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Your evening longread: How UFOs became an obsession

It’s a coronavirus-free zone as we bring you an interesting longread each evening to take your mind off the news.

Image: Shutterstock/ktsdesign

EVERY WEEK, WE bring you a round-up of the best longreads of the past seven days in Sitdown Sunday.

For the next few weeks, we’ll be bringing you an evening longread to enjoy. With the news cycle dominated by the coronavirus situation, we know it can be hard to take your mind off what’s happening.

So we want to bring you an interesting read every weekday evening to help transport you somewhere else.

We’ll be keeping an eye on new longreads and digging back into the archives for some classics.

How UFOs became a US obsession

In the 1940s, a man named Kenneth Arnold was flying in Washington when he spotted nine objects flying in formation through the air. What he saw sparked the US’s UFO obsession.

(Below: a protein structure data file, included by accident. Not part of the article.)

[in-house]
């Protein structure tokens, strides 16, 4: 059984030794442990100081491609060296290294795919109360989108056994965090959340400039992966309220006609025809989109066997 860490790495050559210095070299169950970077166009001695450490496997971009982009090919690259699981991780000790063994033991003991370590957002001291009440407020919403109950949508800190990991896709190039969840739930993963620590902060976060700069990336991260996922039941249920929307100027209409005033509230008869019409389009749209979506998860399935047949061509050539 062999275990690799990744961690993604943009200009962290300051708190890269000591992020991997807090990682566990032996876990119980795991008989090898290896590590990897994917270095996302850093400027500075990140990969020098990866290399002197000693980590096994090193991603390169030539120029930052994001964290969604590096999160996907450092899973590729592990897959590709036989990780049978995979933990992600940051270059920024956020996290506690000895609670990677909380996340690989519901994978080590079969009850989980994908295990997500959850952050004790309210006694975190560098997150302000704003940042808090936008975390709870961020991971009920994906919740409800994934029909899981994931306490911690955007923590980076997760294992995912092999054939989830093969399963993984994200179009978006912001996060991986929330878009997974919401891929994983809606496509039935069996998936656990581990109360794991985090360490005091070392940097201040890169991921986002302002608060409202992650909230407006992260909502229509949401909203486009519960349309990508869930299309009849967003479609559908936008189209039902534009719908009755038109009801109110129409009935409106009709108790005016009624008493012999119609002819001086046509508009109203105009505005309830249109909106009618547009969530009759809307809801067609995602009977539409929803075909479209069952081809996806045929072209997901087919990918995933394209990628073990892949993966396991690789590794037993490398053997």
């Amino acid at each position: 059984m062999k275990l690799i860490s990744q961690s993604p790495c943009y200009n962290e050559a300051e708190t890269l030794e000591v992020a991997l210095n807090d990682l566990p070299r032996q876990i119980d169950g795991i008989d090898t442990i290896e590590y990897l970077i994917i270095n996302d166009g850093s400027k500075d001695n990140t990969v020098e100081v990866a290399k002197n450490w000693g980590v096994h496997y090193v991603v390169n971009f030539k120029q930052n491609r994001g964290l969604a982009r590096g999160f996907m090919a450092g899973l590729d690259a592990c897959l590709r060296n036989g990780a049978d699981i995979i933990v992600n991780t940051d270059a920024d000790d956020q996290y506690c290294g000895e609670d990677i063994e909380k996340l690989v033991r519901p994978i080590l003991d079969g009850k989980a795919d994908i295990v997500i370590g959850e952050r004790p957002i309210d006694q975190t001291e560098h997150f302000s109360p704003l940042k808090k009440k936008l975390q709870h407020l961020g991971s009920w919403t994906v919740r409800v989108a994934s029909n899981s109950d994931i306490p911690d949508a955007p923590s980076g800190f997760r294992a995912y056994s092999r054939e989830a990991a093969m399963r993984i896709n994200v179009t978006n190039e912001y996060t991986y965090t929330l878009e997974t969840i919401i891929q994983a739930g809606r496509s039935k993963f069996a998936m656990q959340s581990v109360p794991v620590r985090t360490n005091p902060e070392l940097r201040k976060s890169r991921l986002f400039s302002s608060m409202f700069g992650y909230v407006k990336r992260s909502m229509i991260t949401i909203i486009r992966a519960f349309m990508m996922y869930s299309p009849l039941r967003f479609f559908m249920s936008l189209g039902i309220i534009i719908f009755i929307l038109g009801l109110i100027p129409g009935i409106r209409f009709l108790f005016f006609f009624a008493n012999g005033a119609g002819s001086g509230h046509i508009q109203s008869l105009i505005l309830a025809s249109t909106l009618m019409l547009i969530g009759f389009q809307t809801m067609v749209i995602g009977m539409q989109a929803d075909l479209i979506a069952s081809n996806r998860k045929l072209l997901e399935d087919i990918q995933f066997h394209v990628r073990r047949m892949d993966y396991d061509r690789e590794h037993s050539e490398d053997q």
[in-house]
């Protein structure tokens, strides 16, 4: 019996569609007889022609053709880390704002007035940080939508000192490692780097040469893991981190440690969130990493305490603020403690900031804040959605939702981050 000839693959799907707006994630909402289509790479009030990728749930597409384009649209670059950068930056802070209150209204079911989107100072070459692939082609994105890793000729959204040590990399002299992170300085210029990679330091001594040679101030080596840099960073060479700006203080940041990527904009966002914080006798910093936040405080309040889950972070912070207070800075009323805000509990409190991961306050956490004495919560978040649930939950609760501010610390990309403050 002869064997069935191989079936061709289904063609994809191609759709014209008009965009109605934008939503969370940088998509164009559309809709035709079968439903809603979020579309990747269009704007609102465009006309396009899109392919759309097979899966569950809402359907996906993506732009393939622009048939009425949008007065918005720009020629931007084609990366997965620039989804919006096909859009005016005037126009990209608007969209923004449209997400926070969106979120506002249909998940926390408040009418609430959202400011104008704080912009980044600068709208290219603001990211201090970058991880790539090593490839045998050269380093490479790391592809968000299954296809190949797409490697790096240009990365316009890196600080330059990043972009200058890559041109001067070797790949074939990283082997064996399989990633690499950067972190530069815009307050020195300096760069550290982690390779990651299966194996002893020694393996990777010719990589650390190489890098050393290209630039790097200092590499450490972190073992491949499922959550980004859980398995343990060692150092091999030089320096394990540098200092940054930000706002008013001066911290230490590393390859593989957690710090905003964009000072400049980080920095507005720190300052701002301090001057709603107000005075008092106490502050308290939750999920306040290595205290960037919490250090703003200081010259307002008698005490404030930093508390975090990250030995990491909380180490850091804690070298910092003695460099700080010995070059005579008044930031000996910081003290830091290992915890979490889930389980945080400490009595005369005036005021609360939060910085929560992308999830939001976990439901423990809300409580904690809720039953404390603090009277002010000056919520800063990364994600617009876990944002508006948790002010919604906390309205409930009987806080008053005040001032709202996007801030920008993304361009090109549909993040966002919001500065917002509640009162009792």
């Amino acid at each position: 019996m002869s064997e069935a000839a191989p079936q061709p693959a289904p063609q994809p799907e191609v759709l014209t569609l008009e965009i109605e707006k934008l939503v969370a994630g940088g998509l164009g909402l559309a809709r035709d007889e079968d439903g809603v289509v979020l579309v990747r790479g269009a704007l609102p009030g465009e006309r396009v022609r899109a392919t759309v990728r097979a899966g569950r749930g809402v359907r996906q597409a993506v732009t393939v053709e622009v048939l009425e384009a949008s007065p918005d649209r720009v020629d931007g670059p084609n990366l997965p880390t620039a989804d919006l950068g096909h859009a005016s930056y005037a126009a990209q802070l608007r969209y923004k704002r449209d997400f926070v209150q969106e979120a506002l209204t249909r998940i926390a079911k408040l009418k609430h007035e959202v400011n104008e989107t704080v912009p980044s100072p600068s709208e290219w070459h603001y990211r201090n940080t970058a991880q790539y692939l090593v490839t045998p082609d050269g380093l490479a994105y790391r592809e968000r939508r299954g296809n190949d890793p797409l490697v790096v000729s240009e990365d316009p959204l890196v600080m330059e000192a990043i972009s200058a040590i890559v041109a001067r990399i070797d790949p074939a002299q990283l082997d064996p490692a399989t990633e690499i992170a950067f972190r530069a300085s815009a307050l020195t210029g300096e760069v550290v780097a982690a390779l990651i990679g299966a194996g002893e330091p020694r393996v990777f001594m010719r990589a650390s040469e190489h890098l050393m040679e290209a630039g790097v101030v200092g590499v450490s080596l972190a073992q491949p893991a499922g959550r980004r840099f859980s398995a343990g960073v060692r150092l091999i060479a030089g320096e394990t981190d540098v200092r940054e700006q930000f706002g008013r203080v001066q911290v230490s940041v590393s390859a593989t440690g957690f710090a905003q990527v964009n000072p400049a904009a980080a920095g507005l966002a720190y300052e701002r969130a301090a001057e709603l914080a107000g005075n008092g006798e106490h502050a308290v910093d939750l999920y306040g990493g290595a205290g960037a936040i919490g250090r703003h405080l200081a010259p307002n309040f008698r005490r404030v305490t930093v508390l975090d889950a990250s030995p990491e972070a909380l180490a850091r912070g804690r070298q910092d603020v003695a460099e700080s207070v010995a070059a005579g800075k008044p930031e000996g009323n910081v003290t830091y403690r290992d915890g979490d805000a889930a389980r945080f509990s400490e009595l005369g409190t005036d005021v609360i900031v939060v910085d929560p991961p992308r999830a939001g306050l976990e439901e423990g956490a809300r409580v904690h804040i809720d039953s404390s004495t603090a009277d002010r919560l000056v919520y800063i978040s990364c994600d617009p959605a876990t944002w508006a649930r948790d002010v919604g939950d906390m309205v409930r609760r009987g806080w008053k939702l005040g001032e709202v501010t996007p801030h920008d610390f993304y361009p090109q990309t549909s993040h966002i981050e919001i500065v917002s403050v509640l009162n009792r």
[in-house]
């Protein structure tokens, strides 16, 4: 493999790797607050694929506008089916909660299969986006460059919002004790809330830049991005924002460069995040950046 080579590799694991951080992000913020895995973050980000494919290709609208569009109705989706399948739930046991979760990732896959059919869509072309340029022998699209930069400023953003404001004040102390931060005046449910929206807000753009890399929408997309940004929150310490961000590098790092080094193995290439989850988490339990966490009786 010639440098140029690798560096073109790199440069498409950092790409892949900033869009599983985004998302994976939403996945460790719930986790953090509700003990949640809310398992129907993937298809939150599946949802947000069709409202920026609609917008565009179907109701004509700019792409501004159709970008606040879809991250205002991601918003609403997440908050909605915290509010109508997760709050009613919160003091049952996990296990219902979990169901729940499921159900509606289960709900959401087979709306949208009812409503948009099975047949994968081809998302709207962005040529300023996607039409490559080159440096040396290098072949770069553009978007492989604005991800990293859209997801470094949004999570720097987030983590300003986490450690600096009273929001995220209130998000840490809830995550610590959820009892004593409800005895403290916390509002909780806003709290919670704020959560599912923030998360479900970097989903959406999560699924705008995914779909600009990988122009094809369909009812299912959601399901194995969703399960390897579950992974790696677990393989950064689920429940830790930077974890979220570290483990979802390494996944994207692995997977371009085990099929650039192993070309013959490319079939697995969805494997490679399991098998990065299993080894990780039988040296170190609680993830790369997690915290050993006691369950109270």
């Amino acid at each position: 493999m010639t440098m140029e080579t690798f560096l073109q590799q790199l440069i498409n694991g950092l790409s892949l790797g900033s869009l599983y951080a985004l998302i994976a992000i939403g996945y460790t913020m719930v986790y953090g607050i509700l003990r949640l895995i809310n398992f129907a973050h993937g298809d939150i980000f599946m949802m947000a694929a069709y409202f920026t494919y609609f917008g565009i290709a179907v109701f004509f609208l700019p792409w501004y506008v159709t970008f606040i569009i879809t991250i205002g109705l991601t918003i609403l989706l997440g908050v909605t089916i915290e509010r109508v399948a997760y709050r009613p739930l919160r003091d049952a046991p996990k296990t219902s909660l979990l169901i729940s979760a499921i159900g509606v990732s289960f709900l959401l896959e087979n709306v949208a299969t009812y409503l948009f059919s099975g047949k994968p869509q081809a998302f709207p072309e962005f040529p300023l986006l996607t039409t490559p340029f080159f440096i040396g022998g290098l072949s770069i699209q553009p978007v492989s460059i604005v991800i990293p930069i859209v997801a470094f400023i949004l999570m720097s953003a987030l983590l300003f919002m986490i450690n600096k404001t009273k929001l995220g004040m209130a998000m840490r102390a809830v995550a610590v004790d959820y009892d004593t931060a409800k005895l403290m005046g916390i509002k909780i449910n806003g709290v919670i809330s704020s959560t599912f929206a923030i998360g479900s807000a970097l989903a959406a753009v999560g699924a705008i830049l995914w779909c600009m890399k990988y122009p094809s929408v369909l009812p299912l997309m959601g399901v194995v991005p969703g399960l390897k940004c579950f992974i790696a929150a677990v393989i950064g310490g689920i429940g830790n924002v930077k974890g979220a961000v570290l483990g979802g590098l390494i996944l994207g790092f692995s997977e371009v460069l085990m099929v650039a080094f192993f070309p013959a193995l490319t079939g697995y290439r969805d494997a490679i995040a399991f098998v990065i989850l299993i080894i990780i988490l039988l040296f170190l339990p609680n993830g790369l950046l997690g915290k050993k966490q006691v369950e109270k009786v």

(Wired, approx 15mins reading time)

For talking about his story, Arnold got more—and different—attention than he would have liked: People didn’t believe him. It was only a reflection on the glass, a meteor. He had made it all up. In his own book, Coming of the Saucers, Arnold wrote, “I have been subjected to ridicule, much loss of time and money, newspaper notoriety, magazine stories, reflections on my honesty, my character, my business dealings.” He was not happy about it, and according to the 1975 book The UFO Controversy in America, Arnold said: “If I saw a 10-story building flying through the air, I would never say a word about it.” 

Read all of the Evening Longreads here>

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